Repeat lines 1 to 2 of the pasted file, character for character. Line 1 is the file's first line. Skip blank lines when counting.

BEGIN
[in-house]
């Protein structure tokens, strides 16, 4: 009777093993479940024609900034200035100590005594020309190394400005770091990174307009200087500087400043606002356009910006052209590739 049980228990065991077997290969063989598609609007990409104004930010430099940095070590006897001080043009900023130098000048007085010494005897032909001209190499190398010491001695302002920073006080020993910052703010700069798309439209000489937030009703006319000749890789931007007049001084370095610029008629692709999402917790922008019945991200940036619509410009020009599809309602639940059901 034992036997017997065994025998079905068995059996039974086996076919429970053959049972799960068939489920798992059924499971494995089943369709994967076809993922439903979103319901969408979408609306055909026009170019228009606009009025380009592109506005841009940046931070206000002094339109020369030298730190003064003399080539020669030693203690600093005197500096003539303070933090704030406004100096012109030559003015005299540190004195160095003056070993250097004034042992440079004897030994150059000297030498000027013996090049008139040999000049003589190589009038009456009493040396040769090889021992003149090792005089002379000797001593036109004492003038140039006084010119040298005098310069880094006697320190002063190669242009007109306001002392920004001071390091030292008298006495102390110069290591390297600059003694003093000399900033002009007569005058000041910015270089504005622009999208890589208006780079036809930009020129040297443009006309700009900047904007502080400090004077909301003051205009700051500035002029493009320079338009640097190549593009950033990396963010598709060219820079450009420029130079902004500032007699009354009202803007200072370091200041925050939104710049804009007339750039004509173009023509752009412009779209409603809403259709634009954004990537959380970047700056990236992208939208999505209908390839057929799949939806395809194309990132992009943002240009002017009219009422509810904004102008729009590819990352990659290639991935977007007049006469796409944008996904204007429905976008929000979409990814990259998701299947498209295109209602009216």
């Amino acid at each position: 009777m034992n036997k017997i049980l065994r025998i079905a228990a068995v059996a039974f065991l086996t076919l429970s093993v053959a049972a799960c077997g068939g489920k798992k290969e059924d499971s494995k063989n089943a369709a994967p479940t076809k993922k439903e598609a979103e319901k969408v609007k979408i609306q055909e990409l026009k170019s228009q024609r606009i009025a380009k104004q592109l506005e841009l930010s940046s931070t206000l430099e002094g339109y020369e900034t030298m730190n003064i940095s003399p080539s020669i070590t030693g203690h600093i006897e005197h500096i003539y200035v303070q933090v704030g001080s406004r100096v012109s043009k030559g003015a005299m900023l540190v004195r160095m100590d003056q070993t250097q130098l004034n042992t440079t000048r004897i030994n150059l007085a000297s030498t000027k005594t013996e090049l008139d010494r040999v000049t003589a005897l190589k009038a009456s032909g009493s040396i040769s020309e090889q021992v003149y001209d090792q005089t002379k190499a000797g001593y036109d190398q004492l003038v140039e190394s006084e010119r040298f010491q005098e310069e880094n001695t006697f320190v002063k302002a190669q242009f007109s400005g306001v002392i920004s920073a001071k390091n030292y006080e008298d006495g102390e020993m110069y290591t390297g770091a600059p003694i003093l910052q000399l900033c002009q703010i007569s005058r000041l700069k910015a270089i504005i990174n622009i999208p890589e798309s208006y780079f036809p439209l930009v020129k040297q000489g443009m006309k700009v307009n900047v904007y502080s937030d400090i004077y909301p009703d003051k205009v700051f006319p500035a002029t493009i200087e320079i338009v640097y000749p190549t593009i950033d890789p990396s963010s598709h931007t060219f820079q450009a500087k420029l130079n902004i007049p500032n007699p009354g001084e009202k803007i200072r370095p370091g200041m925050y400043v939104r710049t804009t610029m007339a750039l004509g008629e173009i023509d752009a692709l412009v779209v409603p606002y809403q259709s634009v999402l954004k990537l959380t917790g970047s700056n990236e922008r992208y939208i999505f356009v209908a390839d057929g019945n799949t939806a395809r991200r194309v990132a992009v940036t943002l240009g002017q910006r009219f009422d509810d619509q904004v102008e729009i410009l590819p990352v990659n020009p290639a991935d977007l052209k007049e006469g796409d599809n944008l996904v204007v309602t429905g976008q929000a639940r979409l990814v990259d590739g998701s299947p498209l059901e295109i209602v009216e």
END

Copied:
[in-house]
């Protein structure tokens, strides 16, 4: 009777093993479940024609900034200035100590005594020309190394400005770091990174307009200087500087400043606002356009910006052209590739 049980228990065991077997290969063989598609609007990409104004930010430099940095070590006897001080043009900023130098000048007085010494005897032909001209190499190398010491001695302002920073006080020993910052703010700069798309439209000489937030009703006319000749890789931007007049001084370095610029008629692709999402917790922008019945991200940036619509410009020009599809309602639940059901 034992036997017997065994025998079905068995059996039974086996076919429970053959049972799960068939489920798992059924499971494995089943369709994967076809993922439903979103319901969408979408609306055909026009170019228009606009009025380009592109506005841009940046931070206000002094339109020369030298730190003064003399080539020669030693203690600093005197500096003539303070933090704030406004100096012109030559003015005299540190004195160095003056070993250097004034042992440079004897030994150059000297030498000027013996090049008139040999000049003589190589009038009456009493040396040769090889021992003149090792005089002379000797001593036109004492003038140039006084010119040298005098310069880094006697320190002063190669242009007109306001002392920004001071390091030292008298006495102390110069290591390297600059003694003093000399900033002009007569005058000041910015270089504005622009999208890589208006780079036809930009020129040297443009006309700009900047904007502080400090004077909301003051205009700051500035002029493009320079338009640097190549593009950033990396963010598709060219820079450009420029130079902004500032007699009354009202803007200072370091200041925050939104710049804009007339750039004509173009023509752009412009779209409603809403259709634009954004990537959380970047700056990236992208939208999505209908390839057929799949939806395809194309990132992009943002240009002017009219009422509810904004102008729009590819990352990659290639991935977007007049006469796409944008996904204007429905976008929000979409990814990259998701299947498209295109209602009216």